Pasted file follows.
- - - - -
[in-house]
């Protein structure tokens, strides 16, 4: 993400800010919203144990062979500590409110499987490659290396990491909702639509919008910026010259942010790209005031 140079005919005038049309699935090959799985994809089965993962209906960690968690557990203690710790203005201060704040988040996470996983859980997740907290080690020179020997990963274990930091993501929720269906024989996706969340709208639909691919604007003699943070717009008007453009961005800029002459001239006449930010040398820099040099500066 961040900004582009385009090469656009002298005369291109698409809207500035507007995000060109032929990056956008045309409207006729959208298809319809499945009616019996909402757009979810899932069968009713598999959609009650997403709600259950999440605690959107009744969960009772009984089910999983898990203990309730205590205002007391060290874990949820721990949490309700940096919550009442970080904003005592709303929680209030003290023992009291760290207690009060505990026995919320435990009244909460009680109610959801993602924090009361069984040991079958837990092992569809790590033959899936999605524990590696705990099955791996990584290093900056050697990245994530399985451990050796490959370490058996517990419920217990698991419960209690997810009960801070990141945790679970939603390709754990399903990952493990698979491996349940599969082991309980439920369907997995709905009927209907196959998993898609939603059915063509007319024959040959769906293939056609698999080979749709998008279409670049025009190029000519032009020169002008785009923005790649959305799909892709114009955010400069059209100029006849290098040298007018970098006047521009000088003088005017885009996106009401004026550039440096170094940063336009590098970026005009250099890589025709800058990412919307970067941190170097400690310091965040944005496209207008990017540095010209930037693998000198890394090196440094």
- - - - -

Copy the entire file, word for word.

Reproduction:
[in-house]
């Protein structure tokens, strides 16, 4: 993400800010919203144990062979500590409110499987490659290396990491909702639509919008910026010259942010790209005031 140079005919005038049309699935090959799985994809089965993962209906960690968690557990203690710790203005201060704040988040996470996983859980997740907290080690020179020997990963274990930091993501929720269906024989996706969340709208639909691919604007003699943070717009008007453009961005800029002459001239006449930010040398820099040099500066 961040900004582009385009090469656009002298005369291109698409809207500035507007995000060109032929990056956008045309409207006729959208298809319809499945009616019996909402757009979810899932069968009713598999959609009650997403709600259950999440605690959107009744969960009772009984089910999983898990203990309730205590205002007391060290874990949820721990949490309700940096919550009442970080904003005592709303929680209030003290023992009291760290207690009060505990026995919320435990009244909460009680109610959801993602924090009361069984040991079958837990092992569809790590033959899936999605524990590696705990099955791996990584290093900056050697990245994530399985451990050796490959370490058996517990419920217990698991419960209690997810009960801070990141945790679970939603390709754990399903990952493990698979491996349940599969082991309980439920369907997995709905009927209907196959998993898609939603059915063509007319024959040959769906293939056609698999080979749709998008279409670049025009190029000519032009020169002008785009923005790649959305799909892709114009955010400069059209100029006849290098040298007018970098006047521009000088003088005017885009996106009401004026550039440096170094940063336009590098970026005009250099890589025709800058990412919307970067941190170097400690310091965040944005496209207008990017540095010209930037693998000198890394090196440094």